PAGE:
Core Curriculum Content Standards

4.1.12 A: Number Sense

4.1.12 A.2: Compare and order rational and irrational numbers.

Comparing and Ordering Decimals

Rational Numbers, Opposites, and Absolute Values

4.1.12 B: Numerical Operations

4.1.12 B.1: Extend understanding and use of operations to real numbers and algebraic procedures.

Dividing Exponential Expressions

Equivalent Algebraic Expressions I

Multiplying Exponential Expressions

4.1.12 B.2: Develop, apply, and explain methods for solving problems involving rational and negative exponents.

4.1.12 B.3: Perform operations on matrices.

4.1.12 B.3.1: Addition and subtraction

4.1.12 B.4: Understand and apply the laws of exponents to simplify expressions involving numbers raised to powers.

Dividing Exponential Expressions

Exponents and Power Rules

Multiplying Exponential Expressions

4.2.12 A: Geometric Properties

4.2.12 A.3: Apply the properties of geometric shapes.

4.2.12 A.3.1: Parallel lines - transversal, alternate interior angles, corresponding angles

Constructing Congruent Segments and Angles

Similar Figures

Triangle Angle Sum

4.2.12 A.3.2: Triangles

4.2.12 A.3.2.a: Conditions for congruence

Congruence in Right Triangles

Constructing Congruent Segments and Angles

Proving Triangles Congruent

4.2.12 A.3.2.c: Triangle Inequality

4.2.12 A.3.2.d: Special right triangles

Cosine Function

Sine Function

Tangent Function

4.2.12 A.3.3: Minimal conditions for a shape to be a special quadrilateral

Classifying Quadrilaterals

Parallelogram Conditions

Special Parallelograms

4.2.12 A.3.4: Circles - arcs, central and inscribed angles, chords, tangents

Chords and Arcs

Inscribed Angles

4.2.12 A.4: Use reasoning and some form of proof to verify or refute conjectures and theorems.

4.2.12 A.4.1: Verification or refutation of proposed proofs

4.2.12 A.4.2: Simple proofs involving congruent triangles

Congruence in Right Triangles

Proving Triangles Congruent

4.2.12 A.5: Perform basic geometric constructions using a variety of methods (e.g., straightedge and compass, patty/tracing paper, or technology).

4.2.12 A.5.1: Perpendicular bisector of a line segment

Constructing Parallel and Perpendicular Lines

Segment and Angle Bisectors

4.2.12 A.5.2: Bisector of an angle

Constructing Parallel and Perpendicular Lines

Segment and Angle Bisectors

4.2.12 A.5.3: Perpendicular or parallel lines

Constructing Congruent Segments and Angles

Constructing Parallel and Perpendicular Lines

Parallel, Intersecting, and Skew Lines

4.2.12 B: Transforming Shapes

4.2.12 B.1: Determine, describe, and draw the effect of a transformation, or a sequence of transformations, on a geometric or algebraic representation, and, conversely, determine whether and how one representation can be transformed to another by a transformation or a sequence of transformations.

Dilations

Reflections

Rotations, Reflections, and Translations

Translations

4.2.12 C: Coordinate Geometry

4.2.12 C.1: Use coordinate geometry to represent and verify properties of lines and line segments.

4.2.12 C.1.1: Distance between two points

Points in the Coordinate Plane

4.2.12 C.1.3: Finding the intersection of two lines

Solving Linear Systems (Matrices and Special Solutions)

Solving Linear Systems (Slope-Intercept Form)

4.2.12 C.2: Show position and represent motion in the coordinate plane using vectors.

4.2.12 C.2.1: Addition and subtraction of vectors

4.2.12 C.3: Find an equation of a circle given its center and radius and, given an equation of a circle in standard form, find its center and radius.

4.2.12 E: Measuring Geometric Objects

4.2.12 E.1: Use techniques of indirect measurement to represent and solve problems.

4.2.12 E.1.1: Similar triangles

4.2.12 E.1.2: Pythagorean theorem

Cosine Function

Distance Formula

Pythagorean Theorem

Pythagorean Theorem with a Geoboard

Sine Function

Tangent Function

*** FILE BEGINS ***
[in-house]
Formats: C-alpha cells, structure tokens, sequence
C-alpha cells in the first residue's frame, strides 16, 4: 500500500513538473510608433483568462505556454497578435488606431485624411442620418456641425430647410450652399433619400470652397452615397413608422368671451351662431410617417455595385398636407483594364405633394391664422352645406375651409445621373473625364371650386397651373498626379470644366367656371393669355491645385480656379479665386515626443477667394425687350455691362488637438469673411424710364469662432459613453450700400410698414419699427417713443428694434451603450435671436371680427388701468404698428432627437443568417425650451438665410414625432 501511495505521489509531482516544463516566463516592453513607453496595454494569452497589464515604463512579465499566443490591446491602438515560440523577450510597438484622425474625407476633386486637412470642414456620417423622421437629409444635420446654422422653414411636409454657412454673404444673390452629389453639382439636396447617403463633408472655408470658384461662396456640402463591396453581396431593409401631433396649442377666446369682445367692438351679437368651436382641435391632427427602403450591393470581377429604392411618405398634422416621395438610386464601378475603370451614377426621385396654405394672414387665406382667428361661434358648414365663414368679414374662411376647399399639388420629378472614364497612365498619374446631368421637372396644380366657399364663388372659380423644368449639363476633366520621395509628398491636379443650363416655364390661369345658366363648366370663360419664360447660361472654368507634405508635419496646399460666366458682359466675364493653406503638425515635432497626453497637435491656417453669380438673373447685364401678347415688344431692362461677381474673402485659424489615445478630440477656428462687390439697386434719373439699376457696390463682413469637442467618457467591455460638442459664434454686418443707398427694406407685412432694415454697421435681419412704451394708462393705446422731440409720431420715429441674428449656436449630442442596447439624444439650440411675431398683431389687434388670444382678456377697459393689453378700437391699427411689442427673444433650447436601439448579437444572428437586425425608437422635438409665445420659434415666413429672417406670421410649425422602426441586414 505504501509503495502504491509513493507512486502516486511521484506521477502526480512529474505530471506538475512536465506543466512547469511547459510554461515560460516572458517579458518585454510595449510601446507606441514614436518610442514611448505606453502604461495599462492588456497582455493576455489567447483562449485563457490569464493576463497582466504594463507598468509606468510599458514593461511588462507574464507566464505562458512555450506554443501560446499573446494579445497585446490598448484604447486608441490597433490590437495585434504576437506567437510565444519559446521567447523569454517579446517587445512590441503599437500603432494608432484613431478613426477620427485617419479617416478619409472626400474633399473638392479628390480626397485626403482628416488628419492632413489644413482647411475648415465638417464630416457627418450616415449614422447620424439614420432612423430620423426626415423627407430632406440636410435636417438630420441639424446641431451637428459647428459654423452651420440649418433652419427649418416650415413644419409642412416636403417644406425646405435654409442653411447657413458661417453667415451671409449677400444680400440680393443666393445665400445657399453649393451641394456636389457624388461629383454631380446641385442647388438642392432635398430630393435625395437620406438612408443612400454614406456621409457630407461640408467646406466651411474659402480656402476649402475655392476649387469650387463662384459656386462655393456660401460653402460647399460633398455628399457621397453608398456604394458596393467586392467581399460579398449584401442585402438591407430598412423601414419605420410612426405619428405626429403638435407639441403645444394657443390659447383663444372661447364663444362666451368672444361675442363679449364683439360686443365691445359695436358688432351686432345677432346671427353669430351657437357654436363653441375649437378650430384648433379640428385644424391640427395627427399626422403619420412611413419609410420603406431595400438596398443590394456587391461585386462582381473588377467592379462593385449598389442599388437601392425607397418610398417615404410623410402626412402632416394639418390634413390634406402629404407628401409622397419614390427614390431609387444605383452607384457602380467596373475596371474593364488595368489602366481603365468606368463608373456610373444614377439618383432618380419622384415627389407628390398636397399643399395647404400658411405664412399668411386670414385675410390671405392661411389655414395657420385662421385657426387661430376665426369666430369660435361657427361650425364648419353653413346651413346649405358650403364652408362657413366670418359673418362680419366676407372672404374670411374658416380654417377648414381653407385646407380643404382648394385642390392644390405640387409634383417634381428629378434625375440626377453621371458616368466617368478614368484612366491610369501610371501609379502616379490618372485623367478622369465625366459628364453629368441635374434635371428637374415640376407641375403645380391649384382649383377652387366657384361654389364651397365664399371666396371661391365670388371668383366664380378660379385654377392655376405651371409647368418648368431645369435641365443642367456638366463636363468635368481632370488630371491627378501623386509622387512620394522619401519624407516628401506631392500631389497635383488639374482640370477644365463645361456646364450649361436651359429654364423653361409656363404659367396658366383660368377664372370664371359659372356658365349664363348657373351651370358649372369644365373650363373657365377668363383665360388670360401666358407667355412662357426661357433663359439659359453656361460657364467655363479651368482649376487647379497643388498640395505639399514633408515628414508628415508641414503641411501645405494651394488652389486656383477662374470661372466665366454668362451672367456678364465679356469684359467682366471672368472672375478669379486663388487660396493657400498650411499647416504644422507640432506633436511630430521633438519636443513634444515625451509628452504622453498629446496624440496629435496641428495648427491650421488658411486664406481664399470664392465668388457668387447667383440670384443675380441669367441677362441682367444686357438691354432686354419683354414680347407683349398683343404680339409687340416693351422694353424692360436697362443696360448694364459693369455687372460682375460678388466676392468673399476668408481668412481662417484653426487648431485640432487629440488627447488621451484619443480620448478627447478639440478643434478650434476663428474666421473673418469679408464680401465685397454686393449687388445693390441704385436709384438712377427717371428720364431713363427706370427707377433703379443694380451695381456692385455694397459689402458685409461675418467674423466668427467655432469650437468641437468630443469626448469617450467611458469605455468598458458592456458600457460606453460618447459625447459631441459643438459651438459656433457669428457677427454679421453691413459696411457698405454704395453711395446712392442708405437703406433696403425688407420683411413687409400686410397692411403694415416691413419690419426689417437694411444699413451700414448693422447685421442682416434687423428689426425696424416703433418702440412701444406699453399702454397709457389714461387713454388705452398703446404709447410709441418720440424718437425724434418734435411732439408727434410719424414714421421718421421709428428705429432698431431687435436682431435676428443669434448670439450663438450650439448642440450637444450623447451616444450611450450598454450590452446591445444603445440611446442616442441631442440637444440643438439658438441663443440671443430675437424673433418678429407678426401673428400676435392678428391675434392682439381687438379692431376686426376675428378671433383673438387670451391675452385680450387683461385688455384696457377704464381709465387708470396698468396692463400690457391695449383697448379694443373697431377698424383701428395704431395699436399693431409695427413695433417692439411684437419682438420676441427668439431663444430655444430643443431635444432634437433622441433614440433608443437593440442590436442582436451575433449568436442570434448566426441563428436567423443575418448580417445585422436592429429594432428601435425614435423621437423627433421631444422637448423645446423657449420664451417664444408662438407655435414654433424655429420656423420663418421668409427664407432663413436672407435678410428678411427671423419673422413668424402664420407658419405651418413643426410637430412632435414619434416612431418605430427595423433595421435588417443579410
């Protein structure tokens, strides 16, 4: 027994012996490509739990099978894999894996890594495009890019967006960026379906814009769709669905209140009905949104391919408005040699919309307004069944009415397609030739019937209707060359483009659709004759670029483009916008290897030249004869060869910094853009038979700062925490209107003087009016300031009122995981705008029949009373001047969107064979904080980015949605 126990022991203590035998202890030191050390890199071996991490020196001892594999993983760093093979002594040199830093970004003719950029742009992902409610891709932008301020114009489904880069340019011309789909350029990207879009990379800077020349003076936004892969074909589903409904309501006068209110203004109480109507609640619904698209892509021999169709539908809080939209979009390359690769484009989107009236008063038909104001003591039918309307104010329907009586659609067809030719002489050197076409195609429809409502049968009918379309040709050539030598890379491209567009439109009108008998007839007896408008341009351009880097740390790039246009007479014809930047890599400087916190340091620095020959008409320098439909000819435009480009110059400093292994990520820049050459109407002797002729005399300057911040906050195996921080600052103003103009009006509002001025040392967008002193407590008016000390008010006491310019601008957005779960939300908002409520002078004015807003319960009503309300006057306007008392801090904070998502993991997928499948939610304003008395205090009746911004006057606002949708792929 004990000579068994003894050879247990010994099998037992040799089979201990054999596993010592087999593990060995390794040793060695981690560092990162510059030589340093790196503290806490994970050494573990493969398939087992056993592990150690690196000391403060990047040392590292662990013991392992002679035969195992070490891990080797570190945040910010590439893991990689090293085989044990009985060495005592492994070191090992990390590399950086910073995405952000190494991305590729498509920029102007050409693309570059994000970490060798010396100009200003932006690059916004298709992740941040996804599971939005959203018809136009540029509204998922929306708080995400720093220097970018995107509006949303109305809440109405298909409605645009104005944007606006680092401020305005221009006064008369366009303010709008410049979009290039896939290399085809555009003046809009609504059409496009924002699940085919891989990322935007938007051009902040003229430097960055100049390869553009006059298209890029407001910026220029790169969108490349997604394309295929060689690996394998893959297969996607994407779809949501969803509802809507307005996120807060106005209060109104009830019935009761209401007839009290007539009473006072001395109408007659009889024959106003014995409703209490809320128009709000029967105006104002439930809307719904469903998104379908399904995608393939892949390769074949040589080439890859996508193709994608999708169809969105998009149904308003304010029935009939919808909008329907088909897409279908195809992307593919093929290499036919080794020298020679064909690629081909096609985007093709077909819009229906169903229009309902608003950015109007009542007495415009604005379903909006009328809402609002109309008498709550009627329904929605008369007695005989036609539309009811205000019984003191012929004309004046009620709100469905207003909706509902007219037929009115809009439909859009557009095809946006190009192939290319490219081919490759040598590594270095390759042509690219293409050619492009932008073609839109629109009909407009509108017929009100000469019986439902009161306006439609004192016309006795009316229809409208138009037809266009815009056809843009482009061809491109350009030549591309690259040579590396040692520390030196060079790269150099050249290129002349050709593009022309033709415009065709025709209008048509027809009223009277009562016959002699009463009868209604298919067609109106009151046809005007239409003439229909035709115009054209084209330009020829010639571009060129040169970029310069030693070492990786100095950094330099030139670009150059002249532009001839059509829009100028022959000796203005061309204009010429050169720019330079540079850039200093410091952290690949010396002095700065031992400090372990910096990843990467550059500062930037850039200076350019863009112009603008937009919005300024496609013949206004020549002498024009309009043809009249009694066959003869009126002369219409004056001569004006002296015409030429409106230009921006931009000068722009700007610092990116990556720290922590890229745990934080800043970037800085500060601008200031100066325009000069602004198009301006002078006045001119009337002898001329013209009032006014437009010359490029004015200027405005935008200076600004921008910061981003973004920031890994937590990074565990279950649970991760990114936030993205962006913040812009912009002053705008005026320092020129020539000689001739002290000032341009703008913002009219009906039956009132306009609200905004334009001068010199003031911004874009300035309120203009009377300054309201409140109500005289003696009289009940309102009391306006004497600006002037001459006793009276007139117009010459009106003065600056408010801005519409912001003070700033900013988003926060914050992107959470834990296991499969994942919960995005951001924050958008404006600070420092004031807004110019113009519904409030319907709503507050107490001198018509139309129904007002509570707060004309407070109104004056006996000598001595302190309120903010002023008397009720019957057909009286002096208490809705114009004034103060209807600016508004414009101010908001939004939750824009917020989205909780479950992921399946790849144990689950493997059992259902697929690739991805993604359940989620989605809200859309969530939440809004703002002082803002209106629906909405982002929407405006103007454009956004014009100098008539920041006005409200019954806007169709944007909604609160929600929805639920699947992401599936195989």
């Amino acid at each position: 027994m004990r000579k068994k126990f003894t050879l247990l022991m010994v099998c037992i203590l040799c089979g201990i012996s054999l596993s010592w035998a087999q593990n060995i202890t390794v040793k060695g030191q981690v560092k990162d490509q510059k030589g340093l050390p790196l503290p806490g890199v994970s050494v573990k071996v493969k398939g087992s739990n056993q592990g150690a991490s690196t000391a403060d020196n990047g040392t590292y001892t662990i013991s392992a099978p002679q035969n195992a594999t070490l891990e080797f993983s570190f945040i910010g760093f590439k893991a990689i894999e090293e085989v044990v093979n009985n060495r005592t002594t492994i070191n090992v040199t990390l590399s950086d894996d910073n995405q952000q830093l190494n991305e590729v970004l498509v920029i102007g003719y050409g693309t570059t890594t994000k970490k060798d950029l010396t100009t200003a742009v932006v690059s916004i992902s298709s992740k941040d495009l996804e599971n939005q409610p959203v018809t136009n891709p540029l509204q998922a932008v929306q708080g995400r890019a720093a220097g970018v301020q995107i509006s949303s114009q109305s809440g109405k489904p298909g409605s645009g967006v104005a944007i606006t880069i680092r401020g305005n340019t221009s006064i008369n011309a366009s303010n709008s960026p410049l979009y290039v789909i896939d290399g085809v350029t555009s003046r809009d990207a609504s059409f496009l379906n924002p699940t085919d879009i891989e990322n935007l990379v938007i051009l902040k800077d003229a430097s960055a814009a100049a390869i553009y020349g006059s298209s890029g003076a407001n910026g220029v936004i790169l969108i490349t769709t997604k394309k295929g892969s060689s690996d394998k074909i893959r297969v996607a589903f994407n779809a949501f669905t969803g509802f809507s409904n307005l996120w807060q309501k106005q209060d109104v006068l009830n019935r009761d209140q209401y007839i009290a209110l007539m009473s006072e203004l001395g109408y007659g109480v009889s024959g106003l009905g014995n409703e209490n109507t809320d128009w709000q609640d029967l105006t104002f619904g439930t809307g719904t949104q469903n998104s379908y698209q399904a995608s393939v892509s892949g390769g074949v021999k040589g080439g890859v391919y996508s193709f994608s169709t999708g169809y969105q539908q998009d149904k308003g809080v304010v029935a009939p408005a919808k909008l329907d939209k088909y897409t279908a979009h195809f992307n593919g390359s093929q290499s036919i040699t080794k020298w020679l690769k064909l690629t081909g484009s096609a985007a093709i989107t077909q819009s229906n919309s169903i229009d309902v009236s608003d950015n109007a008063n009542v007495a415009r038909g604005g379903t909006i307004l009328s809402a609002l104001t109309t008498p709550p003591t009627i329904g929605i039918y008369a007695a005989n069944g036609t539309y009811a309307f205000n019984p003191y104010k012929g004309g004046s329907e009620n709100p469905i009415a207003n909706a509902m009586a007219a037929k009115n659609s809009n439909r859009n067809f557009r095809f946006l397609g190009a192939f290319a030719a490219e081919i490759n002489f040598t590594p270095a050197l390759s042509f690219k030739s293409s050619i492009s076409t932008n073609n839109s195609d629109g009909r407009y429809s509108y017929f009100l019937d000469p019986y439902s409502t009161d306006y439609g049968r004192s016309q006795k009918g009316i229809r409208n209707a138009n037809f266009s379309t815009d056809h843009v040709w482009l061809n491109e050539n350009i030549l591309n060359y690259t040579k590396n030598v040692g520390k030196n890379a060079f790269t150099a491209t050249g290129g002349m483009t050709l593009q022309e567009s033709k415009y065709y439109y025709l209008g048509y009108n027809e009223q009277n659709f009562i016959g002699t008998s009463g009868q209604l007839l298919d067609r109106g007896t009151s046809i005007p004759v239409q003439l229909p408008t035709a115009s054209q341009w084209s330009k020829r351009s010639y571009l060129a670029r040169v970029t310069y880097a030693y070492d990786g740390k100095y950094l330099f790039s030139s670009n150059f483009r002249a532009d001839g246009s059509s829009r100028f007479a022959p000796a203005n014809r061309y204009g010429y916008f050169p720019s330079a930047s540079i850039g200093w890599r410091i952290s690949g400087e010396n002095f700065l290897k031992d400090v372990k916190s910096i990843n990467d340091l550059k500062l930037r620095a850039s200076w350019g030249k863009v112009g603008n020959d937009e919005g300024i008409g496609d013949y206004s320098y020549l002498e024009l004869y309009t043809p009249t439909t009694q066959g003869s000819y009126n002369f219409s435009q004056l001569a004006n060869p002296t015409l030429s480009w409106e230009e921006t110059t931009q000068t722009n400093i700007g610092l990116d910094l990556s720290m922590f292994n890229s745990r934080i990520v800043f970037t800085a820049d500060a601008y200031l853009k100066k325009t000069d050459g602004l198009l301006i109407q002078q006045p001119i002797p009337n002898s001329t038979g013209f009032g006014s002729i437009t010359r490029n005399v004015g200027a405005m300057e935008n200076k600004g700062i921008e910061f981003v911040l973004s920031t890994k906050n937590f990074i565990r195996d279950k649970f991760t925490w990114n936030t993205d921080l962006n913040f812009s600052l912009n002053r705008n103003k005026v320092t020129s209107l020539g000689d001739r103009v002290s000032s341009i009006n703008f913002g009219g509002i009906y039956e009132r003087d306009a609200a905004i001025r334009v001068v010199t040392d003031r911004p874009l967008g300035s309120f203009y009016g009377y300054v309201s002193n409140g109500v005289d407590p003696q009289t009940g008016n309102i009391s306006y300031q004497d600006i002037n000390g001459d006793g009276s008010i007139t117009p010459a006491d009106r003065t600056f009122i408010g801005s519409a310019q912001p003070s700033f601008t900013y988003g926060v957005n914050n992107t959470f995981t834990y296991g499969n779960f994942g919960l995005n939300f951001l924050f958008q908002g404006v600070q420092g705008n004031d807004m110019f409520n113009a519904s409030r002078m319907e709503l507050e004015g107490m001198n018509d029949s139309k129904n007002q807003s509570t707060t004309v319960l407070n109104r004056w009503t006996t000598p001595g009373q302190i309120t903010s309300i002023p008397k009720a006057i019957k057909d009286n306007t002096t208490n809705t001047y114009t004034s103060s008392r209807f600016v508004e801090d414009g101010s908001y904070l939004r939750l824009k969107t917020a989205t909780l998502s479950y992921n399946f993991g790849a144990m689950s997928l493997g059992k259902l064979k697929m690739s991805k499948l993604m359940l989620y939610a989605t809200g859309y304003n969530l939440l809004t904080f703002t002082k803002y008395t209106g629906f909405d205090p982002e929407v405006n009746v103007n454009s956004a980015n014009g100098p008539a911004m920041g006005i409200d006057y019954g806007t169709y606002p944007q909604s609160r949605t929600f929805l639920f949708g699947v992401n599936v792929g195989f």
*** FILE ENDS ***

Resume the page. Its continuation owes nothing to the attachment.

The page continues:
4.2.12 E.1.3: Right triangle trigonometry (sine, cosine, tangent)

Cosine Function

Sine Function

Sine, Cosine, and Tangent Ratios

Sum and Difference Identities for Sine and Cosine

Tangent Function

4.2.12 E.2: Use a variety of strategies to determine perimeter and area of plane figures and surface area and volume of 3D figures.

4.2.12 E.2.3: Estimation of area, perimeter, volume, and surface area

4.3.12 A: Patterns

4.3.12 A.1: Use models and algebraic formulas to represent and analyze sequences and series.

4.3.12 A.1.1: Explicit formulas for nth terms

Arithmetic Sequences

Arithmetic and Geometric Sequences

Geometric Sequences

4.3.12 B: Functions and Relationships

4.3.12 B.1: Understand relations and functions and select, convert flexibly among, and use various representations for them, including equations or inequalities, tables, and graphs.

Exponential Functions

Function Machines 1 (Functions and Tables)

Function Machines 2 (Functions, Tables, and Graphs)

Function Machines 3 (Functions and Problem Solving)

Introduction to Exponential Functions

Introduction to Functions

Linear Functions

Points, Lines, and Equations

Quadratics in Factored Form

Quadratics in Polynomial Form

Quadratics in Vertex Form

Radical Functions

4.3.12 B.2: Analyze and explain the general properties and behavior of functions or relations, using algebraic and graphing techniques.

4.3.12 B.2.1: Slope of a line

Cat and Mouse (Modeling with Linear Systems)

Introduction to Functions

Point-Slope Form of a Line

Slope

4.3.12 B.2.2: Domain and range

Function Machines 3 (Functions and Problem Solving)

Introduction to Functions

Logarithmic Functions

Radical Functions

4.3.12 B.2.3: Intercepts

Cat and Mouse (Modeling with Linear Systems)

Logarithmic Functions

Points, Lines, and Equations

Polynomials and Linear Factors

Roots of a Quadratic

Slope-Intercept Form of a Line

4.3.12 B.2.7: Solutions of systems of equations

Cat and Mouse (Modeling with Linear Systems)

Solving Equations by Graphing Each Side

Solving Linear Systems (Matrices and Special Solutions)

Solving Linear Systems (Slope-Intercept Form)

Solving Linear Systems (Standard Form)

4.3.12 B.2.8: Solutions of systems of linear inequalities using graphing techniques

Linear Programming

Systems of Linear Inequalities (Slope-intercept form)

4.3.12 B.2.9: Rates of change

Cat and Mouse (Modeling with Linear Systems)

Distance-Time and Velocity-Time Graphs

Translating and Scaling Functions

4.3.12 B.3: Understand and perform transformations on commonly-used functions.

4.3.12 B.3.1: Translations, reflections, dilations

Absolute Value with Linear Functions

Introduction to Exponential Functions

Translating and Scaling Sine and Cosine Functions

Translations

4.3.12 B.3.2: Effects on linear and quadratic graphs of parameter changes in equations

Absolute Value with Linear Functions

Translating and Scaling Functions

Zap It! Game

4.3.12 B.3.3: Using graphing calculators or computers for more complex functions

Absolute Value with Linear Functions

Introduction to Exponential Functions

Quadratics in Vertex Form

Rational Functions